This is the personal blog of Rick Staggenborg, MD. The opinions expressed here do not necessarily reflect the official positions of Take Back America for the People, an educational 501.c3 nonprofit established by Dr Staggenborg.

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Thursday, September 8, 2011


Today's blog was written as an editorial for a local paper in Coos Bay, Oregon. It ties together local, state, national and international efforts to promote peace and justice with some lessons learned from our efforts so far.

Tip O’Neills’ famous dictum that all politics is local usually goes without challenge. The implication of this idea seems to be that ordinary citizens only have power to influence local politics and that when they do so, they act in their own self interest. Two events in August of which residents of Coos Bay may be aware were designed to challenge that commonly held belief. Fittingly, one was local and the other national.

Three Oregon nonprofits pooled efforts to hold the event Visioning the Future in Coos Bay on August 22. Human Rights Advocates of Coos County, Take Back America for the People and Good Grief America teamed to put on an event designed to connect the dots between local, national and international issues that Congress seems unwilling to address.

The event was originally sparked by a request by Cindy Sheehan for local organizers to put together an event that would bring together local residents throughout Oregon to discuss how all these issues are ultimately related to war. The intent was not only to educate the public about the need to generate grassroots opposition to war and other injustice but to bring citizens together to talk about how we can work at the local level to end wars now opposed by 70 percent of Americans.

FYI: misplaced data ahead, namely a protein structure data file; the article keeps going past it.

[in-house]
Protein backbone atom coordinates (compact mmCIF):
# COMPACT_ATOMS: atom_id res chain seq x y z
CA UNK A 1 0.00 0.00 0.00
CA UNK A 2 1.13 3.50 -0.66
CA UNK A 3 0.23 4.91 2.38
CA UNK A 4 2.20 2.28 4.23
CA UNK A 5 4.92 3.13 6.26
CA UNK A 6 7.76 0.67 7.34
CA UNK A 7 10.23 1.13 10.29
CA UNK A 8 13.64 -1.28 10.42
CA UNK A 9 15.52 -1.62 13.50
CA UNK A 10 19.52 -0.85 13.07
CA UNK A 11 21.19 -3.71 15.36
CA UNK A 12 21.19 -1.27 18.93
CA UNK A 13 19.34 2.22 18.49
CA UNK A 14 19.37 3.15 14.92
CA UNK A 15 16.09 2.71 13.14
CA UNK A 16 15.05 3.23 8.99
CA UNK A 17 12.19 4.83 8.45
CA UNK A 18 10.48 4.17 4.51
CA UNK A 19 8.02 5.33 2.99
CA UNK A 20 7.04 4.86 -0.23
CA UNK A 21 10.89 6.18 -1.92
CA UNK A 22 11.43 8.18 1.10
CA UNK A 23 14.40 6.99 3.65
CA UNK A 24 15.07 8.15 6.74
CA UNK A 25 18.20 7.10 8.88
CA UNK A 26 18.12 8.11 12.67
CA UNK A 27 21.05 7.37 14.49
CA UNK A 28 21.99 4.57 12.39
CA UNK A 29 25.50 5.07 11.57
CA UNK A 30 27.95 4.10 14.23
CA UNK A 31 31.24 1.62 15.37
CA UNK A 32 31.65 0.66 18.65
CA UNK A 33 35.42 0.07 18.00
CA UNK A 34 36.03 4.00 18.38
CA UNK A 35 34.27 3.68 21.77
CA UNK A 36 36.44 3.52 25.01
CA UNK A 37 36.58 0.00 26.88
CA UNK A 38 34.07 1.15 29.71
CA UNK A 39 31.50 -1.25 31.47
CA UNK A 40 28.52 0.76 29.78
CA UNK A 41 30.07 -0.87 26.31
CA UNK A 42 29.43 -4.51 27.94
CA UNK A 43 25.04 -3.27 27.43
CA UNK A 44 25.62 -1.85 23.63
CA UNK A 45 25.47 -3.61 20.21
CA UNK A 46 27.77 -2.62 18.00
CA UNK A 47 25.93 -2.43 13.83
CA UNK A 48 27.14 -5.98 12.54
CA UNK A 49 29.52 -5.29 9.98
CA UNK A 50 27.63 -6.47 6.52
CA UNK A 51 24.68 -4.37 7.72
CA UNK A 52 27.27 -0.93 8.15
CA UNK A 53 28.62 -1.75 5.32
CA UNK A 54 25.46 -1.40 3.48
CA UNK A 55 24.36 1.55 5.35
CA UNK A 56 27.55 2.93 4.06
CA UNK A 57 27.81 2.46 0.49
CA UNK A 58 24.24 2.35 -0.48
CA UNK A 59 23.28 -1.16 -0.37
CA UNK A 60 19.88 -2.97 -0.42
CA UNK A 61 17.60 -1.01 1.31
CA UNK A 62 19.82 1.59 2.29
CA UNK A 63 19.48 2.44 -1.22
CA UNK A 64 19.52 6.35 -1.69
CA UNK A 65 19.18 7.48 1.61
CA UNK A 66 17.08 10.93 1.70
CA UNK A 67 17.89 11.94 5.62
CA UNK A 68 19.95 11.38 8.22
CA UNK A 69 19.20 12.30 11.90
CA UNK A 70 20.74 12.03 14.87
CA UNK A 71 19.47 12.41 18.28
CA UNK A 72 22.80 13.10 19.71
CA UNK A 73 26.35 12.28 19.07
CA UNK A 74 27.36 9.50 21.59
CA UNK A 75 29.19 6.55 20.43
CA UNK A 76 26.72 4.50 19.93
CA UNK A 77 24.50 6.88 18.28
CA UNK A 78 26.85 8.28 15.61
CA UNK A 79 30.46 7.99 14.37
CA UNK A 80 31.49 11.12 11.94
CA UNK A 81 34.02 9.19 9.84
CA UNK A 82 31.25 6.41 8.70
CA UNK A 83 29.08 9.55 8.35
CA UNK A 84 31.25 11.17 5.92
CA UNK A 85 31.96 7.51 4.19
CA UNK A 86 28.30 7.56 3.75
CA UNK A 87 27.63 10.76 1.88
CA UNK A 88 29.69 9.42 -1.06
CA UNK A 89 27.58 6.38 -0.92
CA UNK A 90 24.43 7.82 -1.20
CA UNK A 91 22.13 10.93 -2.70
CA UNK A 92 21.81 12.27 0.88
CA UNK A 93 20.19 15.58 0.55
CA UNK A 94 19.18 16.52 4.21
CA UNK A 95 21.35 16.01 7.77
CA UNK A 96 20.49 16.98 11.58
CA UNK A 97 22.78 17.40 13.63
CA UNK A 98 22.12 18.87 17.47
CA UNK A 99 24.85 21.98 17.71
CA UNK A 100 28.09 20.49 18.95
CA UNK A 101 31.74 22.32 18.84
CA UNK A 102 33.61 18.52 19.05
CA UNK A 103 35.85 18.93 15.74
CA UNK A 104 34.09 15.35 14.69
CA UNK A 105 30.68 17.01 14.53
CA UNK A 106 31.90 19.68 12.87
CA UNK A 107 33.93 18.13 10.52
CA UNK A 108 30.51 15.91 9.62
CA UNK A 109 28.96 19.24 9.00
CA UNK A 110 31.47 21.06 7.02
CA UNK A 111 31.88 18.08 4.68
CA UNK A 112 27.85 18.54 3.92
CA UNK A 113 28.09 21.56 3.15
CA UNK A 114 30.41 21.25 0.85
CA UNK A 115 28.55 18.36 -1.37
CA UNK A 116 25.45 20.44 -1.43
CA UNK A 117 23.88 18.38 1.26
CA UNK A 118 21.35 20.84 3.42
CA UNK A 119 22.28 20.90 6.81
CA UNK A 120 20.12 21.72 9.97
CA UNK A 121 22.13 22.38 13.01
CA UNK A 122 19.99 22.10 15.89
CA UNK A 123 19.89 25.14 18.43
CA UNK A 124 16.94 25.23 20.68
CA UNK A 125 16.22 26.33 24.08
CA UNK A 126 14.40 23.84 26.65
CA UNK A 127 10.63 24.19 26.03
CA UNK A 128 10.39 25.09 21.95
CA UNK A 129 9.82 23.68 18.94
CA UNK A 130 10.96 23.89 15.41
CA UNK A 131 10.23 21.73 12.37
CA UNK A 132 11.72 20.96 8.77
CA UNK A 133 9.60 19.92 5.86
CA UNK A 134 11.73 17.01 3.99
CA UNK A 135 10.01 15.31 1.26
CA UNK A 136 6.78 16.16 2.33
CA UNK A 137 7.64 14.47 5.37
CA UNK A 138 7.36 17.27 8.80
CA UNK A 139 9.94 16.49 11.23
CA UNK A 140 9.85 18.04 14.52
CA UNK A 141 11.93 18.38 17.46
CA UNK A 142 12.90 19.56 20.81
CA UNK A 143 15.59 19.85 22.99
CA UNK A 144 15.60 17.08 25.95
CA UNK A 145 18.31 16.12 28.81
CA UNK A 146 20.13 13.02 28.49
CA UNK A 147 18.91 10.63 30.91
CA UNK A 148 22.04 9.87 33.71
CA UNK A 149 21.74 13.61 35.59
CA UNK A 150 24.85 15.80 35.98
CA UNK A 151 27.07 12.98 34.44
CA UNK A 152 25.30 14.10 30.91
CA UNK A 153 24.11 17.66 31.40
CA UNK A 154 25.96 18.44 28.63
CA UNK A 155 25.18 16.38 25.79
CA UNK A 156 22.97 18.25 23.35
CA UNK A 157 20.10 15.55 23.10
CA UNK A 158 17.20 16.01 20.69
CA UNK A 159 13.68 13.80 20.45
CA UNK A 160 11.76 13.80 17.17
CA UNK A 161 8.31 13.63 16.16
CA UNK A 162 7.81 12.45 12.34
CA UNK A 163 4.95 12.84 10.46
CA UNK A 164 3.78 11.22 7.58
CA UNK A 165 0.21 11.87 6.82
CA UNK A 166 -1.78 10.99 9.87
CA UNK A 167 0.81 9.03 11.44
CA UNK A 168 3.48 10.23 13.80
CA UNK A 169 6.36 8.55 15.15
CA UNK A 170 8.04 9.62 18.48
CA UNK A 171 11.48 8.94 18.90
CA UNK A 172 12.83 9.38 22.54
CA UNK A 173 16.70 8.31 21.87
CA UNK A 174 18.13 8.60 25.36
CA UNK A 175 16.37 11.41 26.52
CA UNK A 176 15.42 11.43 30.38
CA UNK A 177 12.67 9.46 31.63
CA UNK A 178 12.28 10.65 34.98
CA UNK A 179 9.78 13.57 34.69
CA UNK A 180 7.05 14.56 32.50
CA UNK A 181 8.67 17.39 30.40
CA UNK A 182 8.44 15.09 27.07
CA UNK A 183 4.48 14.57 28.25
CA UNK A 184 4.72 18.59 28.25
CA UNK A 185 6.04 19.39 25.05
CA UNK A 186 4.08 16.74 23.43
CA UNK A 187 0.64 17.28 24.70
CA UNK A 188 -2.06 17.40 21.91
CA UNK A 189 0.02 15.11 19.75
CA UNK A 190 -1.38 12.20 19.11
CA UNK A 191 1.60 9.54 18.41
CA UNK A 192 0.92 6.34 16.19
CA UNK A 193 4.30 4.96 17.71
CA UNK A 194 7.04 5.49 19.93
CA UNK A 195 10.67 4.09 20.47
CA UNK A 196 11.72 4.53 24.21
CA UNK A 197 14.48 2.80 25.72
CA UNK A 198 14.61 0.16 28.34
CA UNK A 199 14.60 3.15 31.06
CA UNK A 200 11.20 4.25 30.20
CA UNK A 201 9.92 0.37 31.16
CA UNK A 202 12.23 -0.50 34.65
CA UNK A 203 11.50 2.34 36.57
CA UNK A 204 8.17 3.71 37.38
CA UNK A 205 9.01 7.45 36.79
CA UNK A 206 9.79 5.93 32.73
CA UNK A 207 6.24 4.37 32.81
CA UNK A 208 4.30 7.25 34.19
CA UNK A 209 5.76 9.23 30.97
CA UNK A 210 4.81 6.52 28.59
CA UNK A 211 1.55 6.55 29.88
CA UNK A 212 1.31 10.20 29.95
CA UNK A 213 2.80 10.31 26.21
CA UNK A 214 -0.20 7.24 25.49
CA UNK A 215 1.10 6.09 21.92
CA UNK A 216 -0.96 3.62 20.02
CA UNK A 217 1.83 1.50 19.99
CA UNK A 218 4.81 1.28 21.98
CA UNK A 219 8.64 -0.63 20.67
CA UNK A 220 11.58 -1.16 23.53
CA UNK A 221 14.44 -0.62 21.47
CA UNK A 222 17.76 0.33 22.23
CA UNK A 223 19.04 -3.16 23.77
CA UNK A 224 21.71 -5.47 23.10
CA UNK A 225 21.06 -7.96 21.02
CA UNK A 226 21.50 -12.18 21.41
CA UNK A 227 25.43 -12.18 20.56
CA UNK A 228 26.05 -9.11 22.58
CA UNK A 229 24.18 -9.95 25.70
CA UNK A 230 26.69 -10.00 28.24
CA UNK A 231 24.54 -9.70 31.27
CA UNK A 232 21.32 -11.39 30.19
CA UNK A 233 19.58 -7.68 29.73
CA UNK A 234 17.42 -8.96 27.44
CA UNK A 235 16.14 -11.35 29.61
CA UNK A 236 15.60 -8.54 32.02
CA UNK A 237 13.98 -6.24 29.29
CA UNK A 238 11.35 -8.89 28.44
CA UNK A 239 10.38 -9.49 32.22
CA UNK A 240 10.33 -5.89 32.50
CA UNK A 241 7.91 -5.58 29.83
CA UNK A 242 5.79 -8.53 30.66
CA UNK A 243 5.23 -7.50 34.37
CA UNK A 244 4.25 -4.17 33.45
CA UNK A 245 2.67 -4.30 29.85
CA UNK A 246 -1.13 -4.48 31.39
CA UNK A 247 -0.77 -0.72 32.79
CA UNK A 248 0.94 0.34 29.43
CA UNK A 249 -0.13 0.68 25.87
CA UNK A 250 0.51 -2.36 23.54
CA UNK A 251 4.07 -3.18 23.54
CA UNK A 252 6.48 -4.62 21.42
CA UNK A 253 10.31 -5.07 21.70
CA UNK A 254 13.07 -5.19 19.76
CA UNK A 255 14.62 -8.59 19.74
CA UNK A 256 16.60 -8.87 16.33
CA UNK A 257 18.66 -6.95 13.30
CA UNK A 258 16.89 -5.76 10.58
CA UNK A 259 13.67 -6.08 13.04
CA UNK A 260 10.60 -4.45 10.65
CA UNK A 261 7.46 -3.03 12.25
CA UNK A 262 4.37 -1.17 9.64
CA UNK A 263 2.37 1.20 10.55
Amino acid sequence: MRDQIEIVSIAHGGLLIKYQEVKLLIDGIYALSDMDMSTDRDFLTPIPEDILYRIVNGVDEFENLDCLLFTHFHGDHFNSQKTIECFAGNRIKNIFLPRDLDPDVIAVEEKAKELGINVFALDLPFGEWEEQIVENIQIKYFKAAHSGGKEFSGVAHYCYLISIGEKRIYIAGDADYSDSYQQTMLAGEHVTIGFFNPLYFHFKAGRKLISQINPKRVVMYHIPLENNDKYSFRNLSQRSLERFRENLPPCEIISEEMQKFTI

Sheehan bowed out after learning that organizers had invited a popular local politician to speak. Bill Bradbury was invited to talk about global climate change and possible solutions. Sheehan knew only that he was a Democratic politician and that he was a friend of Al Gore. In private correspondence, Sheehan explained to me that she felt all politicians were so corrupt that to include them in the event would be contrary to her vision. She seemed to be arguing that a grassroots uprising would somehow result in Americans taking back their government without dirtying their hands in the messy business of American politics. Organizers and Sheehan fans expressed disappointment that she chose not to come to Coos Bay to make her case.

After learning of Sheehan’s decision not to attend her own event too late to prevent it from being widely advertised, organizers decided to proceed with the event anyway. Experts on various issues were invited to attend and a number responded. Nancie Koerber is the founder and Executive Director of Good Grief America, which was formed to inform Americans about how the banking and finance industry created the housing bubble to finance the derivatives   market that has nearly taken down the US economy and now threatens to destabilize the world economy. Subscribers to the Good Grief America mailing list are also kept aware of efforts to bring the banking and finance industries that engineered the bailout to justice. Most importantly, Good Grief America was formed to help Oregonians learn how as individuals they can fight against foreclosures.